A lot of fun, loops are fascinating and efficient!

Indeed, Tony! And perhaps the icing on the cake is that loop antennas are so portable, low-profile and easy to deploy. They’re ideal for those living in restricted areas and with picky home owners’ associations.

Inspired by my buddy Vlado (N3CZ), I’ve actually been collecting the pieces to build my own mag loop antenna this winter. I doubt the parts for my loop will exceed ten dollars as I plan to use the shield of some heavy coax for the primary loop and a little PVC for support (much like Tony’s loop).

Tony’s video is inspiring me to go a step further and also build a simple amplifier. Any suggestions or schematics for doing so are most welcome!

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Hackaday: “Secret Radio Stations by the Numbers”


(Source: Hackaday via Andrea Borgnino)

One thing has stayed with the James Bond movie franchise through the decades: Mr. Bond always has the most wonderful of gadgets. Be it handheld, car-based, or otherwise, there’s always something to thrill that is mostly believable.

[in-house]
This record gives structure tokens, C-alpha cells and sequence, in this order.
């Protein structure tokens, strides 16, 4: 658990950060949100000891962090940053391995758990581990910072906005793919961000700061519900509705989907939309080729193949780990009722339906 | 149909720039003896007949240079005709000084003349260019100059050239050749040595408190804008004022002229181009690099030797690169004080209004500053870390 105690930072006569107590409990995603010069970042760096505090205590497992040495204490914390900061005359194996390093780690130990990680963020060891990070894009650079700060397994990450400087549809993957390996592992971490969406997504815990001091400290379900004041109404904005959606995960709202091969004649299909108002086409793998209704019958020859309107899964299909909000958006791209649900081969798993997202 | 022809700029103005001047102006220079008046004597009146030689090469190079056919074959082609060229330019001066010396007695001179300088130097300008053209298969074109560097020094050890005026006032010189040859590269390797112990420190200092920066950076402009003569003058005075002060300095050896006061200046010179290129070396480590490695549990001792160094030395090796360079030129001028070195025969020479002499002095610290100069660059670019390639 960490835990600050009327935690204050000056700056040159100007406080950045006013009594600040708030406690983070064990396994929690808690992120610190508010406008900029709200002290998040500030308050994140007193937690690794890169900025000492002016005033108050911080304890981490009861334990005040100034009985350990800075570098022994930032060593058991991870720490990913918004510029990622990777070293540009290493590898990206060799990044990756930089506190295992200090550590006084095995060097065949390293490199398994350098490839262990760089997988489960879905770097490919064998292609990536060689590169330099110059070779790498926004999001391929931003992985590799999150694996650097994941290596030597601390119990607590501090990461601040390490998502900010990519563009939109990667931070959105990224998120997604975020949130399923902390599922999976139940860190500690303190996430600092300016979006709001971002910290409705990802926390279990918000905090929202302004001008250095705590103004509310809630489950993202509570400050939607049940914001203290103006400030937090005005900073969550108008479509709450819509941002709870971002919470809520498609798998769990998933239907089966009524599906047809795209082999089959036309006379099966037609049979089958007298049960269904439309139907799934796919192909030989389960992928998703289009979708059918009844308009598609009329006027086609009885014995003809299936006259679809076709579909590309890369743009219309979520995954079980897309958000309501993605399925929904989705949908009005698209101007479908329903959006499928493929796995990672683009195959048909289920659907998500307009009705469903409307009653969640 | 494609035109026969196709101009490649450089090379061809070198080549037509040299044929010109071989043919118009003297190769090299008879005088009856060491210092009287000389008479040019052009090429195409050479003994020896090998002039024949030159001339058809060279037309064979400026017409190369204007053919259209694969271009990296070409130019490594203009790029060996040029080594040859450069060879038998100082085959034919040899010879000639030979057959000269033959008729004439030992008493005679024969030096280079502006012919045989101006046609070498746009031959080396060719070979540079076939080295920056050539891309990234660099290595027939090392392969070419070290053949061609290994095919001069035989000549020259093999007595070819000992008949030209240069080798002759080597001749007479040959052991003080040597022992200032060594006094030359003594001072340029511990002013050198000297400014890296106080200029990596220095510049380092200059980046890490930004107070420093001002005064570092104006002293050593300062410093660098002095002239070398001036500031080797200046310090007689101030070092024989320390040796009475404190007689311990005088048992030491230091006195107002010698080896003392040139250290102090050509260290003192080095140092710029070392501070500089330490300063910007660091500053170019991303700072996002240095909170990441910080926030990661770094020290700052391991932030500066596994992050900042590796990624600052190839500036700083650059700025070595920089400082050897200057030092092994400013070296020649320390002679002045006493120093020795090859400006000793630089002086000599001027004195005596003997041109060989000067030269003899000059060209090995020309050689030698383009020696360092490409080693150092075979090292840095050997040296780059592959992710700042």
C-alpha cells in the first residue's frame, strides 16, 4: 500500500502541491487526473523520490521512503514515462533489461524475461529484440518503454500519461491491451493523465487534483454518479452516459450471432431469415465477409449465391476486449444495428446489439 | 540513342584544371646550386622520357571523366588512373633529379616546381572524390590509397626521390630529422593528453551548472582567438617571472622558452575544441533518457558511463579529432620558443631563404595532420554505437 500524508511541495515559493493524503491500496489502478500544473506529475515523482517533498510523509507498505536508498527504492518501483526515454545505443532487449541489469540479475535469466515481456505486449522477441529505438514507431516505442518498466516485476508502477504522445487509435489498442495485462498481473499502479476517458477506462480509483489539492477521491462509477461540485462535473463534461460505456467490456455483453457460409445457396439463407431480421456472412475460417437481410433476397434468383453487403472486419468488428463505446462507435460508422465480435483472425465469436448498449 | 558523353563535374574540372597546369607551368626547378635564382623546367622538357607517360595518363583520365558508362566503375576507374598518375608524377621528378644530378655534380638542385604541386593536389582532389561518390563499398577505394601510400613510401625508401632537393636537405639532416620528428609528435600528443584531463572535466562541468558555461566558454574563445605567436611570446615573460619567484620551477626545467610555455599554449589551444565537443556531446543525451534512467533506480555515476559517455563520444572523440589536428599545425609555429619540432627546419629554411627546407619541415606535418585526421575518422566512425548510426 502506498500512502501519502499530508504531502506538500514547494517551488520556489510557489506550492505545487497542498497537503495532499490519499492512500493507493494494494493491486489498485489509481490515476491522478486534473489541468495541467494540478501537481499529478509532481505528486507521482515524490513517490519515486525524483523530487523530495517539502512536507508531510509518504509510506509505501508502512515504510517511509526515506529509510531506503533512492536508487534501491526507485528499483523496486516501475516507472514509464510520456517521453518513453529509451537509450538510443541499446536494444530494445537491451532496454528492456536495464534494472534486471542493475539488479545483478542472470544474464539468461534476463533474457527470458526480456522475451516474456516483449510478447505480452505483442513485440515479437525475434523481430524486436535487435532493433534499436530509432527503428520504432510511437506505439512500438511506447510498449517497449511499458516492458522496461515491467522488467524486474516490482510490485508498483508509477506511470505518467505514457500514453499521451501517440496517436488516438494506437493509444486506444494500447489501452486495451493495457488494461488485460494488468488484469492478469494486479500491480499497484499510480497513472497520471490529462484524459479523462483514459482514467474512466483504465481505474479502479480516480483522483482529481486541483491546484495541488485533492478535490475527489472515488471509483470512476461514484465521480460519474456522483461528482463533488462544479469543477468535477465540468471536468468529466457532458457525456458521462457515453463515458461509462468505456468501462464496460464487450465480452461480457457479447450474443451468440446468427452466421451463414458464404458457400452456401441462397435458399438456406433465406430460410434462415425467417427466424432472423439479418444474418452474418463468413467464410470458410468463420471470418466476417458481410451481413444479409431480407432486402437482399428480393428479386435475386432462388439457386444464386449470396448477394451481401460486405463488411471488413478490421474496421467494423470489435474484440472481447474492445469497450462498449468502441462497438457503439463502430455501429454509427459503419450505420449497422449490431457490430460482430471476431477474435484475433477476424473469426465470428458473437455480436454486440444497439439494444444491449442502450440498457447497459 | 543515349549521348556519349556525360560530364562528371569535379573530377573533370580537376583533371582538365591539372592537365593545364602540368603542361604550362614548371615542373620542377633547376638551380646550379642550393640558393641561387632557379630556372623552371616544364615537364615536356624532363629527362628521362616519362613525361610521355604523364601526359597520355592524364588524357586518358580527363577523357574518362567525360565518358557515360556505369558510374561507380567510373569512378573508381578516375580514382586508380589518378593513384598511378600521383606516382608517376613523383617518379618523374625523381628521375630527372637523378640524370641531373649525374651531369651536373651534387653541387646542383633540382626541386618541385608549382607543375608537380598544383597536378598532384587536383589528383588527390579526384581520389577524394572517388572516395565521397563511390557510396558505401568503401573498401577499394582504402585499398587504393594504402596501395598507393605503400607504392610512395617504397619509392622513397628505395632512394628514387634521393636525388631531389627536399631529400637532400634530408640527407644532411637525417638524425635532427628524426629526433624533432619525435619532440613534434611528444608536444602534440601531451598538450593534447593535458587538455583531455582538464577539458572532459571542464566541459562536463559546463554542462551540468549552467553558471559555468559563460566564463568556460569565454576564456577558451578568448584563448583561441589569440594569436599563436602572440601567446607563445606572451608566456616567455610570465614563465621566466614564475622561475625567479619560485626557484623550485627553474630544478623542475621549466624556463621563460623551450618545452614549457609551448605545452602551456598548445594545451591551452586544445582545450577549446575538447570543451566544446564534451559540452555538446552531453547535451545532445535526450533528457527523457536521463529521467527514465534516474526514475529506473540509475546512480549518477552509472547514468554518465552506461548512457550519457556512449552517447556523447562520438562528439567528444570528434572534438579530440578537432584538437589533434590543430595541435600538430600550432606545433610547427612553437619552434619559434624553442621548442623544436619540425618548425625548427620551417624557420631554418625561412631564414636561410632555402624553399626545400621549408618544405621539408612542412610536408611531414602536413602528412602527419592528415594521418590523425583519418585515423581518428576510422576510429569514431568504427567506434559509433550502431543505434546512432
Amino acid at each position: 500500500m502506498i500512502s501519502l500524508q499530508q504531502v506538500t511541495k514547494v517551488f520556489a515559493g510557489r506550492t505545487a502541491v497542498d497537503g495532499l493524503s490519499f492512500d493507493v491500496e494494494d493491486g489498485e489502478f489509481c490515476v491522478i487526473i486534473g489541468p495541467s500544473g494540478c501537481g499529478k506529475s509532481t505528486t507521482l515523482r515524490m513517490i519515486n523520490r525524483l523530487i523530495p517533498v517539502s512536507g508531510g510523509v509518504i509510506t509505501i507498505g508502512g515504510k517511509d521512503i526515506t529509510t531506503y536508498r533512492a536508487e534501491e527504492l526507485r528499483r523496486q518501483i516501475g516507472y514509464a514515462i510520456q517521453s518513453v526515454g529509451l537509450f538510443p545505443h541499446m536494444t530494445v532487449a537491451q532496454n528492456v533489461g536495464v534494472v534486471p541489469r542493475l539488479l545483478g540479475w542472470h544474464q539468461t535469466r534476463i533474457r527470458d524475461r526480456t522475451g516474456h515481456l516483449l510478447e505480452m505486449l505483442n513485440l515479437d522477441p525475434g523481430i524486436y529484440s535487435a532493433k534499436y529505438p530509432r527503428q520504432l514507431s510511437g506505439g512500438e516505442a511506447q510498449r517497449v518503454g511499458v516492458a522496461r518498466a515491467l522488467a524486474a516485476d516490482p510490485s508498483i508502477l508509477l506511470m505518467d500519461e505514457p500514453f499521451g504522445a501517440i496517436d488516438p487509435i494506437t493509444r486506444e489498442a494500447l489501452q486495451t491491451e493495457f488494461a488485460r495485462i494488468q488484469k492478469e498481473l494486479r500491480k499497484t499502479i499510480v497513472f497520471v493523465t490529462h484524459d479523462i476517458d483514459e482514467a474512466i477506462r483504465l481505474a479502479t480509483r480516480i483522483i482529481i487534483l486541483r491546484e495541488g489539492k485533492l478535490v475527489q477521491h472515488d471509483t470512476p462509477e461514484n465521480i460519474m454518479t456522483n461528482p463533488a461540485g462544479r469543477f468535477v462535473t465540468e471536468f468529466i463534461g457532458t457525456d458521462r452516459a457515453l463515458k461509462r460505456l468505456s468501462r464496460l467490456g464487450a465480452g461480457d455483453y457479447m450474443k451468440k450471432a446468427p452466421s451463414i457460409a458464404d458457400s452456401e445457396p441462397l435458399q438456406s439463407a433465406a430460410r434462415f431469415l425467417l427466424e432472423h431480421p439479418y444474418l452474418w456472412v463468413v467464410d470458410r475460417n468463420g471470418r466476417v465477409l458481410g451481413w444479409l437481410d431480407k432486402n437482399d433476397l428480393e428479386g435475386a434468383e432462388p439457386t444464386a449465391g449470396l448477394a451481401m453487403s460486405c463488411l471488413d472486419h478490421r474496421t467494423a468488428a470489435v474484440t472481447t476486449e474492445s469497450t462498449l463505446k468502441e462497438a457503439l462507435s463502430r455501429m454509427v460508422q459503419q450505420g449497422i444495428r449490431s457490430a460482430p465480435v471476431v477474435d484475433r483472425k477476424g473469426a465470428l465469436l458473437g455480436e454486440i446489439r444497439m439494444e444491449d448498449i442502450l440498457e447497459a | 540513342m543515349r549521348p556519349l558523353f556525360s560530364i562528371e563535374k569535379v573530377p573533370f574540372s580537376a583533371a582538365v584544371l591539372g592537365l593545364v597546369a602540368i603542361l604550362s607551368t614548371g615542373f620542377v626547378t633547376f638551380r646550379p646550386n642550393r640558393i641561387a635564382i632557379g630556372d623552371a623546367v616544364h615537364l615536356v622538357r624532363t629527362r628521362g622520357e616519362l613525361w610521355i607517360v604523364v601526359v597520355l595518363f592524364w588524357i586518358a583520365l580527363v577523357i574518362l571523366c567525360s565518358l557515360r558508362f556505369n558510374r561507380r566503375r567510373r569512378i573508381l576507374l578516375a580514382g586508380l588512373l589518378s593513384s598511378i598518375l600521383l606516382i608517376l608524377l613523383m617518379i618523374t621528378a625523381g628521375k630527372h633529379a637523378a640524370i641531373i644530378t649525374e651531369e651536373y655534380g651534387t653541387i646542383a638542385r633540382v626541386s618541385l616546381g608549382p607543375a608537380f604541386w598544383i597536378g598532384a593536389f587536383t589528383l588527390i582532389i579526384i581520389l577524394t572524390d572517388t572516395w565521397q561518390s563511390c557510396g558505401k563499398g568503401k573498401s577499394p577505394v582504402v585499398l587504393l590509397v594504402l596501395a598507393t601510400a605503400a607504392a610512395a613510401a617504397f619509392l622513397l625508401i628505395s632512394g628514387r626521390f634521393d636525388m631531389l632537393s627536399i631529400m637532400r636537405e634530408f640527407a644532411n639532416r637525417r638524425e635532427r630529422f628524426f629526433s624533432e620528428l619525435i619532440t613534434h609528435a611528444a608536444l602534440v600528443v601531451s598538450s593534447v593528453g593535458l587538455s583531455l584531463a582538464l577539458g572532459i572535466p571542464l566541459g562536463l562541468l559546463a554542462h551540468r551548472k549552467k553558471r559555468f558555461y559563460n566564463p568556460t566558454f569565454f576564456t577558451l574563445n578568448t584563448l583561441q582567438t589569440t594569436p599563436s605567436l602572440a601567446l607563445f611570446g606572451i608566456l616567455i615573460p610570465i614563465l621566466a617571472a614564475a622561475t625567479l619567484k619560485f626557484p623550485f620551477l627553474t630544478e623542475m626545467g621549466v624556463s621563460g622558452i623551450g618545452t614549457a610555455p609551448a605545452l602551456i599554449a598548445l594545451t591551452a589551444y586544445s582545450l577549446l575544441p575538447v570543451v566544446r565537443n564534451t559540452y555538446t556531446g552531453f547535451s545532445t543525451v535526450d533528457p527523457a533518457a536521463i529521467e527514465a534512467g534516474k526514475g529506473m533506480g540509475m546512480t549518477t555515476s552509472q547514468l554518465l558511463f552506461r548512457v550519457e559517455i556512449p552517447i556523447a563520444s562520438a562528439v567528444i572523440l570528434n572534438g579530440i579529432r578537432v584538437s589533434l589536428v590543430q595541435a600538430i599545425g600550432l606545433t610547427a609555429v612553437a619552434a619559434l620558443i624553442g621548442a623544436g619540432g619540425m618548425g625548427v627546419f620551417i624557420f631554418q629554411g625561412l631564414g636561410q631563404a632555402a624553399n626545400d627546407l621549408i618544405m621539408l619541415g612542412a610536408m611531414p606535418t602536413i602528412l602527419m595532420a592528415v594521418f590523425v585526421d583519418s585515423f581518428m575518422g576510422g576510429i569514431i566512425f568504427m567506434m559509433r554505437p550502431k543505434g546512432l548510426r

The biggest problem with all of those gadgets is that they mark Commander Bond as an obvious spy. “So Mr. Bond, I see you have a book with many random five character groups. Nothing suspicious about that at all!” And we all know that import/export specialists often carry exploding cufflinks or briefcases full of unknown electronics in hidden compartments.

Just as steganography hides data in plain sight, the best spy gadgets are the ones that don’t seem to be a spy gadget. It is no wonder some old weapons are little more than sticks or farm implements. You can tell a peasant he can’t have a sword, but it is hard to ban sticks.

Imagine you were a cold war era spy living in a hostile country with a cover job with Universal Exports. Would you rather get caught with a sophisticated encryption machine or an ordinary consumer radio? I’m guessing you went with the radio. You aren’t the only one. That was one of the presumed purposes to the mysterious shortwave broadcasts known as number stations. These were very common during the cold war, but there are still a few of them operating.